The U.S. Food and Drug Administration on Tuesday authorized a second COVID-19 booster dose of the Pfizer or Moderna COVID-19 vaccines for people age 50 and up, at least four months after receiving their first booster shot. Also, shortly after the national announcement, the LA County Department of Public Health announced that its vaccination sites would start administering the second boosters for those who are eligible the very next day. The County vaccine sites include:
- Obregon Park (East Los Angeles)
- Ted Watkins Park (South Los Angeles)
- Balboa Sports Complex (Encino)
- Commerce Senior Citizens Center (Commerce)
- Market Street Center (Santa Clarita)
- Palmdale Oasis Recreation Center (Palmdale)
- Norwalk Arts and Sports Complex (Norwalk).
Commercial vendors will be offering the boosters, too, of course, but some may still be in ramp-up mode. Buzz contributor Dan Kegel tried to contact Rite Aide, CVS, Ralphs and Walgreens on Tuesday afternoon, following the original announcement, but found that only the Rite Aid website at that point had been updated with the latest booster information and was accepting appointments for the new boosters. Kegel made an appointment for yesterday (Wednesday) at the Rite Aid near Venice and Washington Blvds., and when he got his shot there, he was told the store is getting lots of interest, and supplies were already running low.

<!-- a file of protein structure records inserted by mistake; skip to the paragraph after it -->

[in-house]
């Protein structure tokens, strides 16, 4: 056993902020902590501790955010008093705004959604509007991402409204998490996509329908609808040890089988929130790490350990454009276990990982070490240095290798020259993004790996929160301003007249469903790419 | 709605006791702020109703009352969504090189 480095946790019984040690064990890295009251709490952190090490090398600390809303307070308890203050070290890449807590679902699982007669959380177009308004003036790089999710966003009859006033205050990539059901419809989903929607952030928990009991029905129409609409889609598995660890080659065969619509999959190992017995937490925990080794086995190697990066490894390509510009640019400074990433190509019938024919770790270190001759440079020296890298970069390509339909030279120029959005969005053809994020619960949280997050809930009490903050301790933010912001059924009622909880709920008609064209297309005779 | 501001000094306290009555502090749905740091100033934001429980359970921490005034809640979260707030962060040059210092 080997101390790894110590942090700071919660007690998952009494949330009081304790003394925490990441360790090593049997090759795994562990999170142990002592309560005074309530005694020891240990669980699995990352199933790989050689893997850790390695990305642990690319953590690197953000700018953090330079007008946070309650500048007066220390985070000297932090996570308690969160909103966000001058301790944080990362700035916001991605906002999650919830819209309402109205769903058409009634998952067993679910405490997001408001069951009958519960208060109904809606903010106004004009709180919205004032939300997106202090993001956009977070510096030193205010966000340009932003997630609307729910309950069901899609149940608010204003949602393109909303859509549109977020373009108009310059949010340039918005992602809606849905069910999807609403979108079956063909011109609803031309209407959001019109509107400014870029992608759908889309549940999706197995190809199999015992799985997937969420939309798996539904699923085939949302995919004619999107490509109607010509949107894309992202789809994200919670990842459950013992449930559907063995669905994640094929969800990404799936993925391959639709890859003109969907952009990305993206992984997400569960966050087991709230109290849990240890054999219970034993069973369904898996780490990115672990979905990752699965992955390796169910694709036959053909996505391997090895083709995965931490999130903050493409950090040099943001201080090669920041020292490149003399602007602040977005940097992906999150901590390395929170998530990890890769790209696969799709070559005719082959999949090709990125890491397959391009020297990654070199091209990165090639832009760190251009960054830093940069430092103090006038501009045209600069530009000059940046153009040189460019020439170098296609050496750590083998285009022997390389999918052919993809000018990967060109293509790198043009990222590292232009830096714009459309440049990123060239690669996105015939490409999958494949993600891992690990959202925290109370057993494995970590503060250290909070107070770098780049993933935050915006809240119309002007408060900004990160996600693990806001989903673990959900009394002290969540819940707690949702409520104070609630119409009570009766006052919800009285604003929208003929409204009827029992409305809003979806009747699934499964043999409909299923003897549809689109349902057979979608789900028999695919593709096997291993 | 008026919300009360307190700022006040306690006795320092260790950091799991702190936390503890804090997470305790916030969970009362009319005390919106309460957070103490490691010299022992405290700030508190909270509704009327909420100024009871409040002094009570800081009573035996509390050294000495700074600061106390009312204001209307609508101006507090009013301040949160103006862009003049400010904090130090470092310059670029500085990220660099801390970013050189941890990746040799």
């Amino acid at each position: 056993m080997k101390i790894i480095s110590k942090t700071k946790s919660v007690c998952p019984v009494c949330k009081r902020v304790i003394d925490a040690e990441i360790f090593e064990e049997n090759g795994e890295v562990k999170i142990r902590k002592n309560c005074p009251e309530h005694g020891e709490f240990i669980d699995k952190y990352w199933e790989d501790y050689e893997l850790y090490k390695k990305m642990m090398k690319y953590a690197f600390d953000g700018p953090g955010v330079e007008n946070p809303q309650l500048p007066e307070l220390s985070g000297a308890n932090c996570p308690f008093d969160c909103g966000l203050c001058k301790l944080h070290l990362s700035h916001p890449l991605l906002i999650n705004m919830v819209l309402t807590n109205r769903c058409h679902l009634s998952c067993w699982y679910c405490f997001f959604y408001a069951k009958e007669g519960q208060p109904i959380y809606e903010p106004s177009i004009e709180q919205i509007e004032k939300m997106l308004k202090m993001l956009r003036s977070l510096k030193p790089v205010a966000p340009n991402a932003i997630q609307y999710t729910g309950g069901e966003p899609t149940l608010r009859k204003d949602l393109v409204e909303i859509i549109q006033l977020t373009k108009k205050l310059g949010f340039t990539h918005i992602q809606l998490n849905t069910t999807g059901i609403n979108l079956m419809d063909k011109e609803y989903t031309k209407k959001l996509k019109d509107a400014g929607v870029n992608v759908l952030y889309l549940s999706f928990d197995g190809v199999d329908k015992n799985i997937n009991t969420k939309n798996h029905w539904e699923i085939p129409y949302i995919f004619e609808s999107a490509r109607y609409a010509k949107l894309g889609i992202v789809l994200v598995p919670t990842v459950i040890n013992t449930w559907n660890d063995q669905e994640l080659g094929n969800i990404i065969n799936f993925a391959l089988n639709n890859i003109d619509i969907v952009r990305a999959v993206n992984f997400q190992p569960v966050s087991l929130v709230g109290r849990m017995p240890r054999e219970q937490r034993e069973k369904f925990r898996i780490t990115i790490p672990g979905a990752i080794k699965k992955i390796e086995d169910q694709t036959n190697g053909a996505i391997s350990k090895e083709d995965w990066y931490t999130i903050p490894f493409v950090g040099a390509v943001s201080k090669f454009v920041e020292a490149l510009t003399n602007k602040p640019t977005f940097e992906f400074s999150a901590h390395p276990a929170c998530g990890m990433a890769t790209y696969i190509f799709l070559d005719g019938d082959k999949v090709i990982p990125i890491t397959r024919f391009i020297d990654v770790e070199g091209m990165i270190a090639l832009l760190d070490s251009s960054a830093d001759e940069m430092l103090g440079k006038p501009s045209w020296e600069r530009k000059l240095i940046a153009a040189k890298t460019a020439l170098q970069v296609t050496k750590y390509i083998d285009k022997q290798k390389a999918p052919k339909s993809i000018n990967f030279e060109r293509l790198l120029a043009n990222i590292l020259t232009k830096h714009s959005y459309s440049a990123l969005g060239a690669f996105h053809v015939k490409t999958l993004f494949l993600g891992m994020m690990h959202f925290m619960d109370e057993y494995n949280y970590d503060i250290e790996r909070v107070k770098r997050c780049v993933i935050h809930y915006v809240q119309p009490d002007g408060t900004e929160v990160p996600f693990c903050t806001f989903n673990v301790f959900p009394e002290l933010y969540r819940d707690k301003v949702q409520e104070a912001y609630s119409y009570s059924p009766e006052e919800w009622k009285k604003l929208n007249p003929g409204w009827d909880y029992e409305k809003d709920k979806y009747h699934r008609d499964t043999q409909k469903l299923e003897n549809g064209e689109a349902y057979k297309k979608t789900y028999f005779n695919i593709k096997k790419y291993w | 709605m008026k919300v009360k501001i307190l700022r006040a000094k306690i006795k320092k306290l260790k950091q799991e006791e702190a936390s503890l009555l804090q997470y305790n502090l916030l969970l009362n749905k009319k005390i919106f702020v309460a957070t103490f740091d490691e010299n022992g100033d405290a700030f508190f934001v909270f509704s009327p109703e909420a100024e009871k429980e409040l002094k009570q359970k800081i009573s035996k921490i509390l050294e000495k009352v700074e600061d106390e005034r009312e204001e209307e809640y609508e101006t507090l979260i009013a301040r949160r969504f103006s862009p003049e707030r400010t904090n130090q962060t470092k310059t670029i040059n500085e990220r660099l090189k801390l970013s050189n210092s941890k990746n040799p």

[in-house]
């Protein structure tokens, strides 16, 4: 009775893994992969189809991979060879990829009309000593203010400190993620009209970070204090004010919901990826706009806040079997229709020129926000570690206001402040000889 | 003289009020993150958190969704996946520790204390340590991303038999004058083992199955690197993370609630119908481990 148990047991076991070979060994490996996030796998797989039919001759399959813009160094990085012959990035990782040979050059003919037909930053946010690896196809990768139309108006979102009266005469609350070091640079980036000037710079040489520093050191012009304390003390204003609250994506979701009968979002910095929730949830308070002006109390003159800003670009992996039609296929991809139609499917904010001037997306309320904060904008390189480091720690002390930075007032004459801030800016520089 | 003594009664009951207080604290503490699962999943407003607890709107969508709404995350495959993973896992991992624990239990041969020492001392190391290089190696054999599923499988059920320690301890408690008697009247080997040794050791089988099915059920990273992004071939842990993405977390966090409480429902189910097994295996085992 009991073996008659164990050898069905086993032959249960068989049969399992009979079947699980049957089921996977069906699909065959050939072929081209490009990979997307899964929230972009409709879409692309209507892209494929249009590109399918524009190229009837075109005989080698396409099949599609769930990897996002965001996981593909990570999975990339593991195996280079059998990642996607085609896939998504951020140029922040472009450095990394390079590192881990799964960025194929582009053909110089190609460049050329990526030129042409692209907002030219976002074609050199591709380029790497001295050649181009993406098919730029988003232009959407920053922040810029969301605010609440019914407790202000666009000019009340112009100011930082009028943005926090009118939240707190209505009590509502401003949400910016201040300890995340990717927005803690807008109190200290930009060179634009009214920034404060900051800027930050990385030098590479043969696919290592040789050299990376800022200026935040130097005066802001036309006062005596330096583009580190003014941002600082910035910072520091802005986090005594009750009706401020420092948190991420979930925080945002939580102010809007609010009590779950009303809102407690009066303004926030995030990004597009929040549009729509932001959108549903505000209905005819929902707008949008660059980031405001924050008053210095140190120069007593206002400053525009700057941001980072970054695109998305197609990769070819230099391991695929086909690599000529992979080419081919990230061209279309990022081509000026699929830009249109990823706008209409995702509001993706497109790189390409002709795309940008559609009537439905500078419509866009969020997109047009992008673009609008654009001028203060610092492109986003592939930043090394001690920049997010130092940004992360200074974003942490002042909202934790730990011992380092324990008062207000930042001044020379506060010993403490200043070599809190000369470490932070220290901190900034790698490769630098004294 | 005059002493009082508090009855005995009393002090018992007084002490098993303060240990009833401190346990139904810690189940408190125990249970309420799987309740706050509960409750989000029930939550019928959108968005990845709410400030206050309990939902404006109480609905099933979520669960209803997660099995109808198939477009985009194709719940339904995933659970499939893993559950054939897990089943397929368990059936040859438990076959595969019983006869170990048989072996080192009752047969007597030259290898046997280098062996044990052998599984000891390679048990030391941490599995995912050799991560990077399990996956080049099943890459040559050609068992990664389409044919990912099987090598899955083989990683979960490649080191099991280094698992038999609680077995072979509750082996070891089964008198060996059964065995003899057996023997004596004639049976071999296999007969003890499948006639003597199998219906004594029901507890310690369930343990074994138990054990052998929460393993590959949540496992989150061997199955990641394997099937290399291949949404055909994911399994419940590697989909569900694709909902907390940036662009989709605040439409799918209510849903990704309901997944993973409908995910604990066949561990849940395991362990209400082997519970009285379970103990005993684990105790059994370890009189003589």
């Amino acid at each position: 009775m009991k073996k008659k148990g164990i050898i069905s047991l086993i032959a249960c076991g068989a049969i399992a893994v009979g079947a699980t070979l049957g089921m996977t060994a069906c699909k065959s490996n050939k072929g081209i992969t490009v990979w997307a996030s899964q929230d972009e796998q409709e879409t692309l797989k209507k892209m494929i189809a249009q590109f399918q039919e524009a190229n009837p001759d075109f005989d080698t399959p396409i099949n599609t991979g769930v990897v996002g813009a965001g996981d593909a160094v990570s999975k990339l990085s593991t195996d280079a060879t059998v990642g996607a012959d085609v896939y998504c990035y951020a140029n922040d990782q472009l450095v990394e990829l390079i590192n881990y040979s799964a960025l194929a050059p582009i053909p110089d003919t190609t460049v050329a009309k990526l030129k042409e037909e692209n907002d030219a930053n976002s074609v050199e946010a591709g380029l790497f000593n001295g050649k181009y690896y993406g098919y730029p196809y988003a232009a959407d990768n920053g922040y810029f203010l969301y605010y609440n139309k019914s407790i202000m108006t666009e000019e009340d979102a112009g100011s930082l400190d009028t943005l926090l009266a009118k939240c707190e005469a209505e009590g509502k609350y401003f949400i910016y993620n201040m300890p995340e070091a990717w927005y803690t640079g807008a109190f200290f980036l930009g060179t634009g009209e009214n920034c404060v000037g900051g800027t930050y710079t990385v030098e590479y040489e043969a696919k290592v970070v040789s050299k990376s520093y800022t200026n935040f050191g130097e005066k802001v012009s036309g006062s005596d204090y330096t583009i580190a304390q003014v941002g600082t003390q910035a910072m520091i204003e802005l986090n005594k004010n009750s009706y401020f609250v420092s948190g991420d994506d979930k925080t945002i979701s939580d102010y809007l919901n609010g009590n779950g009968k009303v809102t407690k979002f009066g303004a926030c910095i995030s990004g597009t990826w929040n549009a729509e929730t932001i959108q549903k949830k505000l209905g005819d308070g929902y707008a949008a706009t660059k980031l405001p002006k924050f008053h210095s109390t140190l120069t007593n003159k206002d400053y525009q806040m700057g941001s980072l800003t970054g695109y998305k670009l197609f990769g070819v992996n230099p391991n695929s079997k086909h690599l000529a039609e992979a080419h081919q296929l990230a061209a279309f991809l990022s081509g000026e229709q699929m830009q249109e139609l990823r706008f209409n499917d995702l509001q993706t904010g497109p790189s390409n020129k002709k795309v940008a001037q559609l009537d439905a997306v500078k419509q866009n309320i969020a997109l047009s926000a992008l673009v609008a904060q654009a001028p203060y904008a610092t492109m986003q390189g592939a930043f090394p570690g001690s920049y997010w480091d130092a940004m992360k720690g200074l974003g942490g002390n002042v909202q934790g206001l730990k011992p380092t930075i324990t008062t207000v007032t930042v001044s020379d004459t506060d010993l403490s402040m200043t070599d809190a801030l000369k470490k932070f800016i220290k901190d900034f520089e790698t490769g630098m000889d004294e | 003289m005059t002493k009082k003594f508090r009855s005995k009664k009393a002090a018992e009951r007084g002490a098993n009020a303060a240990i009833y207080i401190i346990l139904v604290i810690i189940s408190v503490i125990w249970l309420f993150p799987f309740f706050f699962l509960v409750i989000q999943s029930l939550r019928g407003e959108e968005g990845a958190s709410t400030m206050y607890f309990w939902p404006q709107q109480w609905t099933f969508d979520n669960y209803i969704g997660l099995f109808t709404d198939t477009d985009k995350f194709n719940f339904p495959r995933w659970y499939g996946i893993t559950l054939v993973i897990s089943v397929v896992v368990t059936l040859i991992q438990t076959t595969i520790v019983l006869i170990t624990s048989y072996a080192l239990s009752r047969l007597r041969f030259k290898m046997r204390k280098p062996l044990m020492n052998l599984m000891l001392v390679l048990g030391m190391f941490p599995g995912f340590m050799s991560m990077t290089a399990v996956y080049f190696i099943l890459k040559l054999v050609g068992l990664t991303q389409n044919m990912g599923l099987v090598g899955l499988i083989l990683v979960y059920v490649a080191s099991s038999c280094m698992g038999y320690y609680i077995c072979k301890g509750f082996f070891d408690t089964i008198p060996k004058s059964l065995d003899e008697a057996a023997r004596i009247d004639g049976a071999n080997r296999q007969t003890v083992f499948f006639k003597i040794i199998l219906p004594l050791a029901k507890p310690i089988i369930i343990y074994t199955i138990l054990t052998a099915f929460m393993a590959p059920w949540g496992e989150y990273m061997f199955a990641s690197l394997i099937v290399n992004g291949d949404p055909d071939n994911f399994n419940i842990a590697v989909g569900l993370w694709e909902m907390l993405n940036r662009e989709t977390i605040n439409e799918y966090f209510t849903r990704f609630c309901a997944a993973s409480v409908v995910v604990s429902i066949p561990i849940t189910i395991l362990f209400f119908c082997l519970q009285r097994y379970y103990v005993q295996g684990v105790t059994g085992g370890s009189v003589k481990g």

If you have questions about why or whether or not you should get this fourth shot, we found some good answers in the “Your Local Epidemiolgist” blog, where Dr. Katelyn Jetelina, MPH PhD, an epidemiologist, biostatistician, professor, and researcher, writes that:
- According to a recent study from Israel, the benefits of a fourth dose of either the Pfizer or Moderna vaccines aren’t as strong as the benefits of the third dose (the margin of extra protection is smaller), but it does offer some additional protection, and because the risks of serious side effects are extremely low, the benefits of getting the second booster will probably outweigh the risks for most people who are eligible.
- There may or may not be another wave of COVID coming soon, but it’s better to get the booster now than waiting for the next wave to hit, so you’re already protected if/when it arrives.
- Hybrid immunity (vaccines + a previous COVID infection) can be very effective, so you might not need a booster yet if you have had COVID, but since we don’t yet know how long hybrid immunity lasts, and don’t get the additional booster now, you might be more at risk at some point in the future.
- The Moderna and Pfizer vaccines both use the same mechanisms, but they are different, so your overall immunity might be best if you mix and match the shots (e.g. get a Moderna booster if your original shots were Pfizer, or vice versa).
- J&J vaccines were slightly less effective than the Pfizer/Moderna shots in their initial doses, so the extra Moderna/Pfizer boosters are definitely recommended for those who received the J&J vaccine originally.